As a kid, Jenni Kaye loved Disney World's 4-D experience of sci-fi classic Alien, complete with water sprinklers for otherworldly drool and shaking seats. If the house that Mickey Mouse built ever shifts focus to experimental art films and sets up in an unheated, 8,000-square-foot concrete warehouse, the result might look something like Kaye's Fantastic Planet live score event.
"Seeing a movie within a movie was our elevator pitch from the start," says Kaye, who helps run local cinema hub Hyperreal Film Club. "So far, we've picked films that already have a cult following to give people a whole new experience with something they love. By hitting all prongs with art and music, it becomes multidimensional."
Co-produced with partner Joey Postiglione under the newly launched project umbrella Lifted Traces, the immersive screening of 1973 outer-space epic Fantastic Planet converged last Saturday, Feb. 9, at the Austin School of Film. Around 600 movie enthusiasts packed out the three screenings, matching the sold-out success of the team's Akira showing in December.
On-theme vendors, and lighting and art installations including a giant alien "Draag" head, set a fantastical stage for music director Postiglione's 2018 redo of the film's original score. The former Switched On tech crafted lush electronic movements for its hourlong duration alongside locals Patrick Edwards and Charlie Russell. Sweeping synth strokes replaced the film's wah-wah guitar work, aligning with Postiglione having mixed the Stranger Things 2 soundtrack.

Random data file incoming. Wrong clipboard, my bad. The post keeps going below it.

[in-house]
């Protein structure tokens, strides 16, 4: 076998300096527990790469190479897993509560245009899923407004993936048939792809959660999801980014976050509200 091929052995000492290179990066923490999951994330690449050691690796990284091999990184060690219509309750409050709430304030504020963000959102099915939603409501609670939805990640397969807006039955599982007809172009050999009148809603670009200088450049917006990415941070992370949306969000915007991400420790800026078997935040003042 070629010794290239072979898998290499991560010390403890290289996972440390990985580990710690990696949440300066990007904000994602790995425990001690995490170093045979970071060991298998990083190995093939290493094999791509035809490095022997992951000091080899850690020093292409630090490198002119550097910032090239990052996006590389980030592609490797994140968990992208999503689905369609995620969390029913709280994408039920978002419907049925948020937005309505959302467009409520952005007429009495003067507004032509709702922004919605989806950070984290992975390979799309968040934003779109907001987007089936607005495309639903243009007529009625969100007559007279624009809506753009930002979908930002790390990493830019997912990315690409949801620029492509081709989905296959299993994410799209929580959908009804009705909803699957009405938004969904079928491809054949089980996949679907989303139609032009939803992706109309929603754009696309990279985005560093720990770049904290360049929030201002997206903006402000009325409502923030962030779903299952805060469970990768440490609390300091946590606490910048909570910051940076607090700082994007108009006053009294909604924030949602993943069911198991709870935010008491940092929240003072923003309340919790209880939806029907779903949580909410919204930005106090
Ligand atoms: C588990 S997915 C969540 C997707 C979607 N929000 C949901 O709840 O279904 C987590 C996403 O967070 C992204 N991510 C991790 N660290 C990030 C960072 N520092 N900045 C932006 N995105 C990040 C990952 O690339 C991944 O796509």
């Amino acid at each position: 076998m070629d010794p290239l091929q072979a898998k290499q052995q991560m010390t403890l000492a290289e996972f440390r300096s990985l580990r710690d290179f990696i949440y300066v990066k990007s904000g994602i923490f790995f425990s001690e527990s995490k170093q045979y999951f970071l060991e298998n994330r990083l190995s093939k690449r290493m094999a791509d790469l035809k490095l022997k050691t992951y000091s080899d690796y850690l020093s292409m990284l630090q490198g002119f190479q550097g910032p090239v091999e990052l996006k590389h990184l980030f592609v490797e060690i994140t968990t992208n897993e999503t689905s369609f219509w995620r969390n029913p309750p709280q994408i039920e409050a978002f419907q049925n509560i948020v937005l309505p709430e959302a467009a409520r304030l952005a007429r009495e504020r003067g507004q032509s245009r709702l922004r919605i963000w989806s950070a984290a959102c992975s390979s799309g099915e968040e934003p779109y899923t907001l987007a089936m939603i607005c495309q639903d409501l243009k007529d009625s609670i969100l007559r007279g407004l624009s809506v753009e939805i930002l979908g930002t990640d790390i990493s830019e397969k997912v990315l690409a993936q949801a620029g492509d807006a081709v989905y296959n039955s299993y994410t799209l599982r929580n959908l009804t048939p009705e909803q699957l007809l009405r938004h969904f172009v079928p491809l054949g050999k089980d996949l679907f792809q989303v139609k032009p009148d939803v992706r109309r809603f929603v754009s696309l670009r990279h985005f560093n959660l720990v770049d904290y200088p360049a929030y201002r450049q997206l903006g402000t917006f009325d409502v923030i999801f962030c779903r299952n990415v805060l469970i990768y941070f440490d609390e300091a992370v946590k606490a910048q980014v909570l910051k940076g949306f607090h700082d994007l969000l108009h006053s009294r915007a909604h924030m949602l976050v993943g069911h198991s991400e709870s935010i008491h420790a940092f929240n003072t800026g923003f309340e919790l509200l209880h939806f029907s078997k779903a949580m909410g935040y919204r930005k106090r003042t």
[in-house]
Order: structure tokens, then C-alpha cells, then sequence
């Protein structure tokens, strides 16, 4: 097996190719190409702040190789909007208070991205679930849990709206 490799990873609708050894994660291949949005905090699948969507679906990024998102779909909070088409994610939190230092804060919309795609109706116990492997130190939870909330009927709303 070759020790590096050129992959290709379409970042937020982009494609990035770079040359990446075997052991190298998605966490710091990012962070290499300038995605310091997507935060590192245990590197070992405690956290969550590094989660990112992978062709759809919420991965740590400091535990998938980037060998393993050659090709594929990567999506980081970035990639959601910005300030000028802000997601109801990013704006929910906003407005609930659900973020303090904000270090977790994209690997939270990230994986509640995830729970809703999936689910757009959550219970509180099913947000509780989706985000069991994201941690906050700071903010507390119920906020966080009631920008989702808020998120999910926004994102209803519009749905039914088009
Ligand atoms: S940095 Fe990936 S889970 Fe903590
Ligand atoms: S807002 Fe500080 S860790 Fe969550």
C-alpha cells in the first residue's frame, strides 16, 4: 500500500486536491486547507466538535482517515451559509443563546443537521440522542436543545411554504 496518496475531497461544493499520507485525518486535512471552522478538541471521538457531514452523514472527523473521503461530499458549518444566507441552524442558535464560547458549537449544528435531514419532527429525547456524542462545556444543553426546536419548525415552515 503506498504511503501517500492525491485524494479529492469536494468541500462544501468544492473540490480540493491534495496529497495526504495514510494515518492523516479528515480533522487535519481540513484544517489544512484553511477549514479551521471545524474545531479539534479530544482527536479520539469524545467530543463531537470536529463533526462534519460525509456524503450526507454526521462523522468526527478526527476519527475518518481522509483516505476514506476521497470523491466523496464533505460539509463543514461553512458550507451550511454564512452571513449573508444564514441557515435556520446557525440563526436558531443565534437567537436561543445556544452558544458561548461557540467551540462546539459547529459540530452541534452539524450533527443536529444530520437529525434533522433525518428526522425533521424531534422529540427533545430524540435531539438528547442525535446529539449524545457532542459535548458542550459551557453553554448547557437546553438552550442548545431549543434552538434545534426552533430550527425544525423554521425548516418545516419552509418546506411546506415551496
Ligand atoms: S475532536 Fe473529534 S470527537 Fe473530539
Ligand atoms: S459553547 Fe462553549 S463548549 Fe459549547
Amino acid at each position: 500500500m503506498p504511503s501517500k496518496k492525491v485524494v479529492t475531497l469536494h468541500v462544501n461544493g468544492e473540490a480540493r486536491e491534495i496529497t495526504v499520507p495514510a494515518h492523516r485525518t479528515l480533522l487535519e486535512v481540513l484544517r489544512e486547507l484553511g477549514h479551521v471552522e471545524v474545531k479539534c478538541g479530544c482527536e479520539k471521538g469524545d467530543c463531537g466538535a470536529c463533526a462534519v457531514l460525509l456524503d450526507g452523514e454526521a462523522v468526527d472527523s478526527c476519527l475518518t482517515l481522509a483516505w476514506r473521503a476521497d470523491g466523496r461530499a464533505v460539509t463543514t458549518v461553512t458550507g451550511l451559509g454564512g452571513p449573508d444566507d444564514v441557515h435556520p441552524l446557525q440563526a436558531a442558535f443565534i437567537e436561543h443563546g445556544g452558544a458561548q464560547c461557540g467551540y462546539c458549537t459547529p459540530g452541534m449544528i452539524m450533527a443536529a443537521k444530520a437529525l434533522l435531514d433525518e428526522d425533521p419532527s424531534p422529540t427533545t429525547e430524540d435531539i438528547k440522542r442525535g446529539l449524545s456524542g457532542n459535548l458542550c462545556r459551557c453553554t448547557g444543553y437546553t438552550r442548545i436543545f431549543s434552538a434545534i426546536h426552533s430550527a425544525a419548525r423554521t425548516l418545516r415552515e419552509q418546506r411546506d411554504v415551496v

"I've liked [Fantastic Planet] since I was a kid, but the score is not my style of music," admits the local composer. "Our score is original, so we didn't cover anything, but it's like, 'How can we take a little bit of that vibe and turn it into something we can relate to?' You definitely get to be a little weirder, because it's a one-time thing."